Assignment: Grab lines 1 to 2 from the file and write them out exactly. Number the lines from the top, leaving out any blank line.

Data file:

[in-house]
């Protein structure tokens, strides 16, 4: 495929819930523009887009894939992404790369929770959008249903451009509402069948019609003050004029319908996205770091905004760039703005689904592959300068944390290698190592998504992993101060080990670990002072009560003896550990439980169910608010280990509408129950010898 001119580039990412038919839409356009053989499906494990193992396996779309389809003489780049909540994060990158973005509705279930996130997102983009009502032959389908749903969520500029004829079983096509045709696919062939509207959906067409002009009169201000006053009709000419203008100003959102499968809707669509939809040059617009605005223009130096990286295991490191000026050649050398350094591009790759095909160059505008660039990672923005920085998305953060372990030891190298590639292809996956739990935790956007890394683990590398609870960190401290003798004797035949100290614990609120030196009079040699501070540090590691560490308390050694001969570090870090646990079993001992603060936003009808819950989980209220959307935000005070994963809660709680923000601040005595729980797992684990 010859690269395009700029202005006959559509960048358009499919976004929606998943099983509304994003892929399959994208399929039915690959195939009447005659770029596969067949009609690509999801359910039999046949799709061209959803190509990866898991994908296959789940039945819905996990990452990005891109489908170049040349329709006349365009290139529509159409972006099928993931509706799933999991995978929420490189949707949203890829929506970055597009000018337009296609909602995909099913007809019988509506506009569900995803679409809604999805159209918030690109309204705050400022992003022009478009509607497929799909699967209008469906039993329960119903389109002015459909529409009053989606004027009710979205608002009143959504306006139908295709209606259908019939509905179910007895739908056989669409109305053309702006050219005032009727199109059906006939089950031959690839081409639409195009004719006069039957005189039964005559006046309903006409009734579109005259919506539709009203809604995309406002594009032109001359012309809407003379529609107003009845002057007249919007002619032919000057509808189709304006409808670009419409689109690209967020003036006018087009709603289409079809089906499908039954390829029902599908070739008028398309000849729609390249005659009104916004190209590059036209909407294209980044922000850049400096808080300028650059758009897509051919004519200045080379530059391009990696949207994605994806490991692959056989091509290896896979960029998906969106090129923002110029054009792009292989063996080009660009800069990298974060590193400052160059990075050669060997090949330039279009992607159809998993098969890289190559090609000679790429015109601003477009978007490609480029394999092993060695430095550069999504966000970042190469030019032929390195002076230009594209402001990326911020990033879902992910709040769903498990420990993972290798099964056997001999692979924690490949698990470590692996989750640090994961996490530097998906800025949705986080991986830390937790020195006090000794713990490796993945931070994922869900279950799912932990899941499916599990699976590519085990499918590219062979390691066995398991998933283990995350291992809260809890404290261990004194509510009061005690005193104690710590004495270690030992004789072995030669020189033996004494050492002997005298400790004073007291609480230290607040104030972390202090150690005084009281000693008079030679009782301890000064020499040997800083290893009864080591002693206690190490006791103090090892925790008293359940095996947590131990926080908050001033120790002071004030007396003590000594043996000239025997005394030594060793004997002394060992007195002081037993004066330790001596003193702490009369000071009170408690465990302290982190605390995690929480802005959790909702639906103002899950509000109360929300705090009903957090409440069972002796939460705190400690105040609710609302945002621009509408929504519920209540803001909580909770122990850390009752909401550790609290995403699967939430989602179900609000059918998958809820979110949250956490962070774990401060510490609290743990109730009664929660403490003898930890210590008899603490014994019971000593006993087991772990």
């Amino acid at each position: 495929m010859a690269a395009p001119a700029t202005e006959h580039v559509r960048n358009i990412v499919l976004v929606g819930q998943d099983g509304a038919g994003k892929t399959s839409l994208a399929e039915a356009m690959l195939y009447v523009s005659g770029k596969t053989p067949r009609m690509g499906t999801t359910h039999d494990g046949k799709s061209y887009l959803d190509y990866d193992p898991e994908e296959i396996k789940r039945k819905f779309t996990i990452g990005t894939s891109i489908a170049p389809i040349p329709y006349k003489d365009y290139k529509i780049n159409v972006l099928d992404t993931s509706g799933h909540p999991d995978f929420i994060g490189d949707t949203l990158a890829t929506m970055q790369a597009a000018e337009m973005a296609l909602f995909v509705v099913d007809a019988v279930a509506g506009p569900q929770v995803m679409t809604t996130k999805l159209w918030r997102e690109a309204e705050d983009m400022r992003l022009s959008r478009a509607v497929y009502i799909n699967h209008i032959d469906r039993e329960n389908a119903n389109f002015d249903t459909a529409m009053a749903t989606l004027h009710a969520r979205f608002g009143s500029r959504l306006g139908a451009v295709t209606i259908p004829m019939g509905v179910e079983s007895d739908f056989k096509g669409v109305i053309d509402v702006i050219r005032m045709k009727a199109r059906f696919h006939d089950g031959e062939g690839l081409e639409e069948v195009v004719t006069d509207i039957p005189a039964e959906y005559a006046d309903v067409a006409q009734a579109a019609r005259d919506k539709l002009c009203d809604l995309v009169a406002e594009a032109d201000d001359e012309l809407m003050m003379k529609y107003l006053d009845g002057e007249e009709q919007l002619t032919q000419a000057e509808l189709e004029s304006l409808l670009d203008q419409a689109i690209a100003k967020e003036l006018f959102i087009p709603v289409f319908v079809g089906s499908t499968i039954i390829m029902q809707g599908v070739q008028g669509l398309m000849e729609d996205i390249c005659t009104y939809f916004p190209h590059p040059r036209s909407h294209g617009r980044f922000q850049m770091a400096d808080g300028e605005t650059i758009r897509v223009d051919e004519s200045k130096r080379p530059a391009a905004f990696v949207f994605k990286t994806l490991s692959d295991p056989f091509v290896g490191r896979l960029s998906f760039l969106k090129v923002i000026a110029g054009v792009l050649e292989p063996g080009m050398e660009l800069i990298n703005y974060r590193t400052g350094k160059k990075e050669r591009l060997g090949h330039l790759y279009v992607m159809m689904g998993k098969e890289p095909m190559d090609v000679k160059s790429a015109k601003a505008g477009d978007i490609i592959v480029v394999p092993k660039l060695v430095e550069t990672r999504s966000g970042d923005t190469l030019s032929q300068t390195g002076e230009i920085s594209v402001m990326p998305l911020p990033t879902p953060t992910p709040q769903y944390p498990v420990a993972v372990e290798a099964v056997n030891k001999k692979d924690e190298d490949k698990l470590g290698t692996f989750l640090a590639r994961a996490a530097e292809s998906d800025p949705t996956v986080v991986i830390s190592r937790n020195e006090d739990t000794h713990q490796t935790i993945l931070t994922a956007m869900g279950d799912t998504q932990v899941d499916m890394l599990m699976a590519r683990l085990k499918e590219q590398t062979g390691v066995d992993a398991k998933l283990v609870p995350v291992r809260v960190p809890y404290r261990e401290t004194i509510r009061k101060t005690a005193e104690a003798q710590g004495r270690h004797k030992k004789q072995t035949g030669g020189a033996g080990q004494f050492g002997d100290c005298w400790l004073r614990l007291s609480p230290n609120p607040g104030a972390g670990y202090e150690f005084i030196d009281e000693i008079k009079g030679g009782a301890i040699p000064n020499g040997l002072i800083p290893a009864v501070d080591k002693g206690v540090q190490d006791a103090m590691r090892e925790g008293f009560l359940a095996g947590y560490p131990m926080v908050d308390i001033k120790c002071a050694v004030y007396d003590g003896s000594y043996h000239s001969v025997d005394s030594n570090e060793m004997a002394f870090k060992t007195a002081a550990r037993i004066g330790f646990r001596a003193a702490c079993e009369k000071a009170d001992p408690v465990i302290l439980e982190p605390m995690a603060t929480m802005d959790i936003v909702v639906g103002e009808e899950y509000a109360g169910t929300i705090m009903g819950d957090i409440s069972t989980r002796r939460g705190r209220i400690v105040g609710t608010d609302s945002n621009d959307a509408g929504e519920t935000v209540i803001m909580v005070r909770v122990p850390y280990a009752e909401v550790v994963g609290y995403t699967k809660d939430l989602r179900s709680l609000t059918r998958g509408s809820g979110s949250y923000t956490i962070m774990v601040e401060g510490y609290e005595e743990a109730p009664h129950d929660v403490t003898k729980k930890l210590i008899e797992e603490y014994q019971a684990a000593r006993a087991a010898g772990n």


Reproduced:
[in-house]
């Protein structure tokens, strides 16, 4: 495929819930523009887009894939992404790369929770959008249903451009509402069948019609003050004029319908996205770091905004760039703005689904592959300068944390290698190592998504992993101060080990670990002072009560003896550990439980169910608010280990509408129950010898 001119580039990412038919839409356009053989499906494990193992396996779309389809003489780049909540994060990158973005509705279930996130997102983009009502032959389908749903969520500029004829079983096509045709696919062939509207959906067409002009009169201000006053009709000419203008100003959102499968809707669509939809040059617009605005223009130096990286295991490191000026050649050398350094591009790759095909160059505008660039990672923005920085998305953060372990030891190298590639292809996956739990935790956007890394683990590398609870960190401290003798004797035949100290614990609120030196009079040699501070540090590691560490308390050694001969570090870090646990079993001992603060936003009808819950989980209220959307935000005070994963809660709680923000601040005595729980797992684990 010859690269395009700029202005006959559509960048358009499919976004929606998943099983509304994003892929399959994208399929039915690959195939009447005659770029596969067949009609690509999801359910039999046949799709061209959803190509990866898991994908296959789940039945819905996990990452990005891109489908170049040349329709006349365009290139529509159409972006099928993931509706799933999991995978929420490189949707949203890829929506970055597009000018337009296609909602995909099913007809019988509506506009569900995803679409809604999805159209918030690109309204705050400022992003022009478009509607497929799909699967209008469906039993329960119903389109002015459909529409009053989606004027009710979205608002009143959504306006139908295709209606259908019939509905179910007895739908056989669409109305053309702006050219005032009727199109059906006939089950031959690839081409639409195009004719006069039957005189039964005559006046309903006409009734579109005259919506539709009203809604995309406002594009032109001359012309809407003379529609107003009845002057007249919007002619032919000057509808189709304006409808670009419409689109690209967020003036006018087009709603289409079809089906499908039954390829029902599908070739008028398309000849729609390249005659009104916004190209590059036209909407294209980044922000850049400096808080300028650059758009897509051919004519200045080379530059391009990696949207994605994806490991692959056989091509290896896979960029998906969106090129923002110029054009792009292989063996080009660009800069990298974060590193400052160059990075050669060997090949330039279009992607159809998993098969890289190559090609000679790429015109601003477009978007490609480029394999092993060695430095550069999504966000970042190469030019032929390195002076230009594209402001990326911020990033879902992910709040769903498990420990993972290798099964056997001999692979924690490949698990470590692996989750640090994961996490530097998906800025949705986080991986830390937790020195006090000794713990490796993945931070994922869900279950799912932990899941499916599990699976590519085990499918590219062979390691066995398991998933283990995350291992809260809890404290261990004194509510009061005690005193104690710590004495270690030992004789072995030669020189033996004494050492002997005298400790004073007291609480230290607040104030972390202090150690005084009281000693008079030679009782301890000064020499040997800083290893009864080591002693206690190490006791103090090892925790008293359940095996947590131990926080908050001033120790002071004030007396003590000594043996000239025997005394030594060793004997002394060992007195002081037993004066330790001596003193702490009369000071009170408690465990302290982190605390995690929480802005959790909702639906103002899950509000109360929300705090009903957090409440069972002796939460705190400690105040609710609302945002621009509408929504519920209540803001909580909770122990850390009752909401550790609290995403699967939430989602179900609000059918998958809820979110949250956490962070774990401060510490609290743990109730009664929660403490003898930890210590008899603490014994019971000593006993087991772990």